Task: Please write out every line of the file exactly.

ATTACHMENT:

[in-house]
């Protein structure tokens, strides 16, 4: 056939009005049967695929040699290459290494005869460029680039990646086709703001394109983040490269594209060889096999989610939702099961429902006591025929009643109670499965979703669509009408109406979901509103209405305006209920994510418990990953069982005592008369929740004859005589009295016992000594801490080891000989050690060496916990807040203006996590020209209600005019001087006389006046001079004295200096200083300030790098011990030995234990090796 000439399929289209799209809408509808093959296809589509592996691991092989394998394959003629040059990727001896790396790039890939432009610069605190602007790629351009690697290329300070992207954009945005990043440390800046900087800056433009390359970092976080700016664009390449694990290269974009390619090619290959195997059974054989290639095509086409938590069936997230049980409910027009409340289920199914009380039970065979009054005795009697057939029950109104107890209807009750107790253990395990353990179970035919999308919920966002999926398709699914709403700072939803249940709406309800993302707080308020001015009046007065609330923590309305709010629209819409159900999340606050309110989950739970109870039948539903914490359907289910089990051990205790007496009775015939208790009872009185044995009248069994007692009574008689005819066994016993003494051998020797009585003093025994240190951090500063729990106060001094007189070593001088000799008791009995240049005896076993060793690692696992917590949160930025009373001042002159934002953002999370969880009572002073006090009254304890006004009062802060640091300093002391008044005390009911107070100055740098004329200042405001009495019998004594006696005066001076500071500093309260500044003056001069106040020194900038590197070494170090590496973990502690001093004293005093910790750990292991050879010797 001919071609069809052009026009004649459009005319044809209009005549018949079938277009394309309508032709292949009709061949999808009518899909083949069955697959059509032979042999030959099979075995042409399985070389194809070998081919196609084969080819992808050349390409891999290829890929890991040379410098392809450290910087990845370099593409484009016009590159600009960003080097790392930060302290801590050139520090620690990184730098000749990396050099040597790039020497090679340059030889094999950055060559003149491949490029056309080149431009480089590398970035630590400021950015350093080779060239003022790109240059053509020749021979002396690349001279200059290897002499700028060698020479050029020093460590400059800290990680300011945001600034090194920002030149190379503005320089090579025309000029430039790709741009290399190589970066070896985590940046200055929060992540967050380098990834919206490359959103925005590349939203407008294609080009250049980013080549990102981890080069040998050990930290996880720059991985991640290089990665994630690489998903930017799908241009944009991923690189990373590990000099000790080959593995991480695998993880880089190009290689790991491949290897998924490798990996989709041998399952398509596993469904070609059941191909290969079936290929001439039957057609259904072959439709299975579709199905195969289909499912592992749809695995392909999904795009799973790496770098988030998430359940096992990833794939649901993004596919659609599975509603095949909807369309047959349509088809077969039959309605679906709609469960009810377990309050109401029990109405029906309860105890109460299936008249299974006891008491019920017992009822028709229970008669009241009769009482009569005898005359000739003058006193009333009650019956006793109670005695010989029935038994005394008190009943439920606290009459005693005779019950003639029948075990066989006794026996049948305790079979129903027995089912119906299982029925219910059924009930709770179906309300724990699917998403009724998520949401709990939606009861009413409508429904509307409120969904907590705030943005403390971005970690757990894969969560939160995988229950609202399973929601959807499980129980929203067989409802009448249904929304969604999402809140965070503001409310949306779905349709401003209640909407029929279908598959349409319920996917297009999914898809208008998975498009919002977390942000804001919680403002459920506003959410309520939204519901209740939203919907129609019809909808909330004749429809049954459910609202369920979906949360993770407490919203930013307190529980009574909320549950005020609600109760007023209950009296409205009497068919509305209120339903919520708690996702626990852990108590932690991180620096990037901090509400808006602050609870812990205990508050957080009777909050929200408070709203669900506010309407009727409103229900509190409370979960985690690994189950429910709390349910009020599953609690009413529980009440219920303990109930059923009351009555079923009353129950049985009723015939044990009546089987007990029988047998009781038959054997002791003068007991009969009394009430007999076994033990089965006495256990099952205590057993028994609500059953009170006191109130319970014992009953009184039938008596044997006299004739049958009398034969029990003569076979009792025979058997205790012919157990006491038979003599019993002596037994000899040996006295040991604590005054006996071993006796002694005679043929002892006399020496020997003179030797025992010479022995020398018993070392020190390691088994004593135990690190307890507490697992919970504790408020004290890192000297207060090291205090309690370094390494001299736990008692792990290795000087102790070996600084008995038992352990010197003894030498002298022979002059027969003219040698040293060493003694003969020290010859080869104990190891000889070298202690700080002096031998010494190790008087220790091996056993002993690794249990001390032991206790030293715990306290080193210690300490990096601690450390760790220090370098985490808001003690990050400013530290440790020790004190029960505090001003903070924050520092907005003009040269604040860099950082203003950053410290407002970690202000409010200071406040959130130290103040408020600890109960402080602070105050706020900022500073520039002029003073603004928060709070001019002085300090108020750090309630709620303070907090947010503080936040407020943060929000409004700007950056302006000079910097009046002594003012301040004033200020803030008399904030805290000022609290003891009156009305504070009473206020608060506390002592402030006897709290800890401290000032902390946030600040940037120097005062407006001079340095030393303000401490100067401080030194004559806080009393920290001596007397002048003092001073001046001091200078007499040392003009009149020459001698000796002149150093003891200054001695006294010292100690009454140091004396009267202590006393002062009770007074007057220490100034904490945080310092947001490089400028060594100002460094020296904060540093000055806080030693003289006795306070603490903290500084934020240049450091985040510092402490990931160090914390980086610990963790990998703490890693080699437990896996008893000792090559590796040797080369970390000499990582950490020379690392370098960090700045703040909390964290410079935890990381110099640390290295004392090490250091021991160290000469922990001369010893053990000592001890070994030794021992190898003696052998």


[in-house]
């Protein structure tokens, strides 16, 4: 056939009005049967695929040699290459290494005869460029680039990646086709703001394109983040490269594209060889096999989610939702099961429902006591025929009643109670499965979703669509009408109406979901509103209405305006209920994510418990990953069982005592008369929740004859005589009295016992000594801490080891000989050690060496916990807040203006996590020209209600005019001087006389006046001079004295200096200083300030790098011990030995234990090796 000439399929289209799209809408509808093959296809589509592996691991092989394998394959003629040059990727001896790396790039890939432009610069605190602007790629351009690697290329300070992207954009945005990043440390800046900087800056433009390359970092976080700016664009390449694990290269974009390619090619290959195997059974054989290639095509086409938590069936997230049980409910027009409340289920199914009380039970065979009054005795009697057939029950109104107890209807009750107790253990395990353990179970035919999308919920966002999926398709699914709403700072939803249940709406309800993302707080308020001015009046007065609330923590309305709010629209819409159900999340606050309110989950739970109870039948539903914490359907289910089990051990205790007496009775015939208790009872009185044995009248069994007692009574008689005819066994016993003494051998020797009585003093025994240190951090500063729990106060001094007189070593001088000799008791009995240049005896076993060793690692696992917590949160930025009373001042002159934002953002999370969880009572002073006090009254304890006004009062802060640091300093002391008044005390009911107070100055740098004329200042405001009495019998004594006696005066001076500071500093309260500044003056001069106040020194900038590197070494170090590496973990502690001093004293005093910790750990292991050879010797 001919071609069809052009026009004649459009005319044809209009005549018949079938277009394309309508032709292949009709061949999808009518899909083949069955697959059509032979042999030959099979075995042409399985070389194809070998081919196609084969080819992808050349390409891999290829890929890991040379410098392809450290910087990845370099593409484009016009590159600009960003080097790392930060302290801590050139520090620690990184730098000749990396050099040597790039020497090679340059030889094999950055060559003149491949490029056309080149431009480089590398970035630590400021950015350093080779060239003022790109240059053509020749021979002396690349001279200059290897002499700028060698020479050029020093460590400059800290990680300011945001600034090194920002030149190379503005320089090579025309000029430039790709741009290399190589970066070896985590940046200055929060992540967050380098990834919206490359959103925005590349939203407008294609080009250049980013080549990102981890080069040998050990930290996880720059991985991640290089990665994630690489998903930017799908241009944009991923690189990373590990000099000790080959593995991480695998993880880089190009290689790991491949290897998924490798990996989709041998399952398509596993469904070609059941191909290969079936290929001439039957057609259904072959439709299975579709199905195969289909499912592992749809695995392909999904795009799973790496770098988030998430359940096992990833794939649901993004596919659609599975509603095949909807369309047959349509088809077969039959309605679906709609469960009810377990309050109401029990109405029906309860105890109460299936008249299974006891008491019920017992009822028709229970008669009241009769009482009569005898005359000739003058006193009333009650019956006793109670005695010989029935038994005394008190009943439920606290009459005693005779019950003639029948075990066989006794026996049948305790079979129903027995089912119906299982029925219910059924009930709770179906309300724990699917998403009724998520949401709990939606009861009413409508429904509307409120969904907590705030943005403390971005970690757990894969969560939160995988229950609202399973929601959807499980129980929203067989409802009448249904929304969604999402809140965070503001409310949306779905349709401003209640909407029929279908598959349409319920996917297009999914898809208008998975498009919002977390942000804001919680403002459920506003959410309520939204519901209740939203919907129609019809909808909330004749429809049954459910609202369920979906949360993770407490919203930013307190529980009574909320549950005020609600109760007023209950009296409205009497068919509305209120339903919520708690996702626990852990108590932690991180620096990037901090509400808006602050609870812990205990508050957080009777909050929200408070709203669900506010309407009727409103229900509190409370979960985690690994189950429910709390349910009020599953609690009413529980009440219920303990109930059923009351009555079923009353129950049985009723015939044990009546089987007990029988047998009781038959054997002791003068007991009969009394009430007999076994033990089965006495256990099952205590057993028994609500059953009170006191109130319970014992009953009184039938008596044997006299004739049958009398034969029990003569076979009792025979058997205790012919157990006491038979003599019993002596037994000899040996006295040991604590005054006996071993006796002694005679043929002892006399020496020997003179030797025992010479022995020398018993070392020190390691088994004593135990690190307890507490697992919970504790408020004290890192000297207060090291205090309690370094390494001299736990008692792990290795000087102790070996600084008995038992352990010197003894030498002298022979002059027969003219040698040293060493003694003969020290010859080869104990190891000889070298202690700080002096031998010494190790008087220790091996056993002993690794249990001390032991206790030293715990306290080193210690300490990096601690450390760790220090370098985490808001003690990050400013530290440790020790004190029960505090001003903070924050520092907005003009040269604040860099950082203003950053410290407002970690202000409010200071406040959130130290103040408020600890109960402080602070105050706020900022500073520039002029003073603004928060709070001019002085300090108020750090309630709620303070907090947010503080936040407020943060929000409004700007950056302006000079910097009046002594003012301040004033200020803030008399904030805290000022609290003891009156009305504070009473206020608060506390002592402030006897709290800890401290000032902390946030600040940037120097005062407006001079340095030393303000401490100067401080030194004559806080009393920290001596007397002048003092001073001046001091200078007499040392003009009149020459001698000796002149150093003891200054001695006294010292100690009454140091004396009267202590006393002062009770007074007057220490100034904490945080310092947001490089400028060594100002460094020296904060540093000055806080030693003289006795306070603490903290500084934020240049450091985040510092402490990931160090914390980086610990963790990998703490890693080699437990896996008893000792090559590796040797080369970390000499990582950490020379690392370098960090700045703040909390964290410079935890990381110099640390290295004392090490250091021991160290000469922990001369010893053990000592001890070994030794021992190898003696052998």